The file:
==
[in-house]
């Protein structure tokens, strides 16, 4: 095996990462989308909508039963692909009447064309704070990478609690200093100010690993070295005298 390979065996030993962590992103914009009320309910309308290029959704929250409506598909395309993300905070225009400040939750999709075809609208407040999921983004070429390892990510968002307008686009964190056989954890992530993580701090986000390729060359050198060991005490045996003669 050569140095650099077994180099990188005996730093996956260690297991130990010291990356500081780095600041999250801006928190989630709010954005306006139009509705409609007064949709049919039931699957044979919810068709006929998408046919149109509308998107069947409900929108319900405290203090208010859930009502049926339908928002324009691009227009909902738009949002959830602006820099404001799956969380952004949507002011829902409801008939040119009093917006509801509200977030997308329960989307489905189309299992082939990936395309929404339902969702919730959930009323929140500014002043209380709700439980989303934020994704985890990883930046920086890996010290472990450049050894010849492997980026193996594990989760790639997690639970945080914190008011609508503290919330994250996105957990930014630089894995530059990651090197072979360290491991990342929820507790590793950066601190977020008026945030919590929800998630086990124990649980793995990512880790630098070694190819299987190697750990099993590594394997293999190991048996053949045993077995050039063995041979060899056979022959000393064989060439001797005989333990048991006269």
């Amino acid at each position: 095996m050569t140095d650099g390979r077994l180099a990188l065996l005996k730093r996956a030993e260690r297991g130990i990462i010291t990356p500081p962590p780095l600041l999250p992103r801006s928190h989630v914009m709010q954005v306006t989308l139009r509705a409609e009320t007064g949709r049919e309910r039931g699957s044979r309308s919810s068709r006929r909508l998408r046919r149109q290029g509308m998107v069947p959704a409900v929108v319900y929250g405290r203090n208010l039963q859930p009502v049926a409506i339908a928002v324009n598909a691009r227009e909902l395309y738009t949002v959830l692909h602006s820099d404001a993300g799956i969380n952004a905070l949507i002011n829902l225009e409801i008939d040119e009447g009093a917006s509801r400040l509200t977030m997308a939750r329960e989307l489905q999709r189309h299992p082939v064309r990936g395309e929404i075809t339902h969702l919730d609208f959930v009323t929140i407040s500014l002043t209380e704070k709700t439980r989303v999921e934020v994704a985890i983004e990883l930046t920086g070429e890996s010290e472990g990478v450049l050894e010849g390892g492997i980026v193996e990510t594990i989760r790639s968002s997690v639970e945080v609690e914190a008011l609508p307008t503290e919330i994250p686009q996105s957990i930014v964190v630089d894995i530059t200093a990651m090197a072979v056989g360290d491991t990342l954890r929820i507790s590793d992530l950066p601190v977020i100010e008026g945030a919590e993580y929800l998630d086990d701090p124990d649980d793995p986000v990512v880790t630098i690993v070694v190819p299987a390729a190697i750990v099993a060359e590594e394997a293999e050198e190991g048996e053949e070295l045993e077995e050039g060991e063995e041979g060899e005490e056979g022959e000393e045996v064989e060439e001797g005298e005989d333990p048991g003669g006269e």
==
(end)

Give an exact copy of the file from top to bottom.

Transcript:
[in-house]
């Protein structure tokens, strides 16, 4: 095996990462989308909508039963692909009447064309704070990478609690200093100010690993070295005298 390979065996030993962590992103914009009320309910309308290029959704929250409506598909395309993300905070225009400040939750999709075809609208407040999921983004070429390892990510968002307008686009964190056989954890992530993580701090986000390729060359050198060991005490045996003669 050569140095650099077994180099990188005996730093996956260690297991130990010291990356500081780095600041999250801006928190989630709010954005306006139009509705409609007064949709049919039931699957044979919810068709006929998408046919149109509308998107069947409900929108319900405290203090208010859930009502049926339908928002324009691009227009909902738009949002959830602006820099404001799956969380952004949507002011829902409801008939040119009093917006509801509200977030997308329960989307489905189309299992082939990936395309929404339902969702919730959930009323929140500014002043209380709700439980989303934020994704985890990883930046920086890996010290472990450049050894010849492997980026193996594990989760790639997690639970945080914190008011609508503290919330994250996105957990930014630089894995530059990651090197072979360290491991990342929820507790590793950066601190977020008026945030919590929800998630086990124990649980793995990512880790630098070694190819299987190697750990099993590594394997293999190991048996053949045993077995050039063995041979060899056979022959000393064989060439001797005989333990048991006269």
């Amino acid at each position: 095996m050569t140095d650099g390979r077994l180099a990188l065996l005996k730093r996956a030993e260690r297991g130990i990462i010291t990356p500081p962590p780095l600041l999250p992103r801006s928190h989630v914009m709010q954005v306006t989308l139009r509705a409609e009320t007064g949709r049919e309910r039931g699957s044979r309308s919810s068709r006929r909508l998408r046919r149109q290029g509308m998107v069947p959704a409900v929108v319900y929250g405290r203090n208010l039963q859930p009502v049926a409506i339908a928002v324009n598909a691009r227009e909902l395309y738009t949002v959830l692909h602006s820099d404001a993300g799956i969380n952004a905070l949507i002011n829902l225009e409801i008939d040119e009447g009093a917006s509801r400040l509200t977030m997308a939750r329960e989307l489905q999709r189309h299992p082939v064309r990936g395309e929404i075809t339902h969702l919730d609208f959930v009323t929140i407040s500014l002043t209380e704070k709700t439980r989303v999921e934020v994704a985890i983004e990883l930046t920086g070429e890996s010290e472990g990478v450049l050894e010849g390892g492997i980026v193996e990510t594990i989760r790639s968002s997690v639970e945080v609690e914190a008011l609508p307008t503290e919330i994250p686009q996105s957990i930014v964190v630089d894995i530059t200093a990651m090197a072979v056989g360290d491991t990342l954890r929820i507790s590793d992530l950066p601190v977020i100010e008026g945030a919590e993580y929800l998630d086990d701090p124990d649980d793995p986000v990512v880790t630098i690993v070694v190819p299987a390729a190697i750990v099993a060359e590594e394997a293999e050198e190991g048996e053949e070295l045993e077995e050039g060991e063995e041979g060899e005490e056979g022959e000393e045996v064989e060439e001797g005298e005989d333990p048991g003669g006269e």